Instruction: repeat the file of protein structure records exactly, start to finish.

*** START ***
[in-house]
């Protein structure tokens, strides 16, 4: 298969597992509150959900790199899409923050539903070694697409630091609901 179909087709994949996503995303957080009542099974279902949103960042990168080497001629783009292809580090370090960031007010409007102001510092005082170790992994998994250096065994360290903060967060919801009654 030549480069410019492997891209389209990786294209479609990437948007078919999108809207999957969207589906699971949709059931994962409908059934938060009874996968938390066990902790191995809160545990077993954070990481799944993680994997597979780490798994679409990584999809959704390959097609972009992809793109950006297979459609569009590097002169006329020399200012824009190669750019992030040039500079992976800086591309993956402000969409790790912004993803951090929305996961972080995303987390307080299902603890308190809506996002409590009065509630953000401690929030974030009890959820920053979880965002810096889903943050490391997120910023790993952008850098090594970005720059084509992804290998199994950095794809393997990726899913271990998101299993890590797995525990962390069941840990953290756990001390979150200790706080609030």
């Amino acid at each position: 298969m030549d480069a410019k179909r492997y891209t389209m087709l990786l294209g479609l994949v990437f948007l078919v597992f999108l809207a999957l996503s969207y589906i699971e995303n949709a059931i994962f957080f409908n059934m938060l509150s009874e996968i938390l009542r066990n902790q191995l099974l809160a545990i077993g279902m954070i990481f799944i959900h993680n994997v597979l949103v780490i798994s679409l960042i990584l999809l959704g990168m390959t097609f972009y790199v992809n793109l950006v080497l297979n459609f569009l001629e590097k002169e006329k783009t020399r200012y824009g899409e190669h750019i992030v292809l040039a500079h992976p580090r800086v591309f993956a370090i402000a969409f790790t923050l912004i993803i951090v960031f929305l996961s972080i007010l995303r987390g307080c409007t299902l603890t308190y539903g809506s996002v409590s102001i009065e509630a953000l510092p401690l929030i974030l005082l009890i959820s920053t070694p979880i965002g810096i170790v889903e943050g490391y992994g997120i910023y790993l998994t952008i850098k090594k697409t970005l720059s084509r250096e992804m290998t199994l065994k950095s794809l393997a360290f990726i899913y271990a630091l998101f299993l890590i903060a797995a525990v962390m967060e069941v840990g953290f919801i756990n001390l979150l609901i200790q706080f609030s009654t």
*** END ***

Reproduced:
[in-house]
């Protein structure tokens, strides 16, 4: 298969597992509150959900790199899409923050539903070694697409630091609901 179909087709994949996503995303957080009542099974279902949103960042990168080497001629783009292809580090370090960031007010409007102001510092005082170790992994998994250096065994360290903060967060919801009654 030549480069410019492997891209389209990786294209479609990437948007078919999108809207999957969207589906699971949709059931994962409908059934938060009874996968938390066990902790191995809160545990077993954070990481799944993680994997597979780490798994679409990584999809959704390959097609972009992809793109950006297979459609569009590097002169006329020399200012824009190669750019992030040039500079992976800086591309993956402000969409790790912004993803951090929305996961972080995303987390307080299902603890308190809506996002409590009065509630953000401690929030974030009890959820920053979880965002810096889903943050490391997120910023790993952008850098090594970005720059084509992804290998199994950095794809393997990726899913271990998101299993890590797995525990962390069941840990953290756990001390979150200790706080609030």
């Amino acid at each position: 298969m030549d480069a410019k179909r492997y891209t389209m087709l990786l294209g479609l994949v990437f948007l078919v597992f999108l809207a999957l996503s969207y589906i699971e995303n949709a059931i994962f957080f409908n059934m938060l509150s009874e996968i938390l009542r066990n902790q191995l099974l809160a545990i077993g279902m954070i990481f799944i959900h993680n994997v597979l949103v780490i798994s679409l960042i990584l999809l959704g990168m390959t097609f972009y790199v992809n793109l950006v080497l297979n459609f569009l001629e590097k002169e006329k783009t020399r200012y824009g899409e190669h750019i992030v292809l040039a500079h992976p580090r800086v591309f993956a370090i402000a969409f790790t923050l912004i993803i951090v960031f929305l996961s972080i007010l995303r987390g307080c409007t299902l603890t308190y539903g809506s996002v409590s102001i009065e509630a953000l510092p401690l929030i974030l005082l009890i959820s920053t070694p979880i965002g810096i170790v889903e943050g490391y992994g997120i910023y790993l998994t952008i850098k090594k697409t970005l720059s084509r250096e992804m290998t199994l065994k950095s794809l393997a360290f990726i899913y271990a630091l998101f299993l890590i903060a797995a525990v962390m967060e069941v840990g953290f919801i756990n001390l979150l609901i200790q706080f609030s009654t």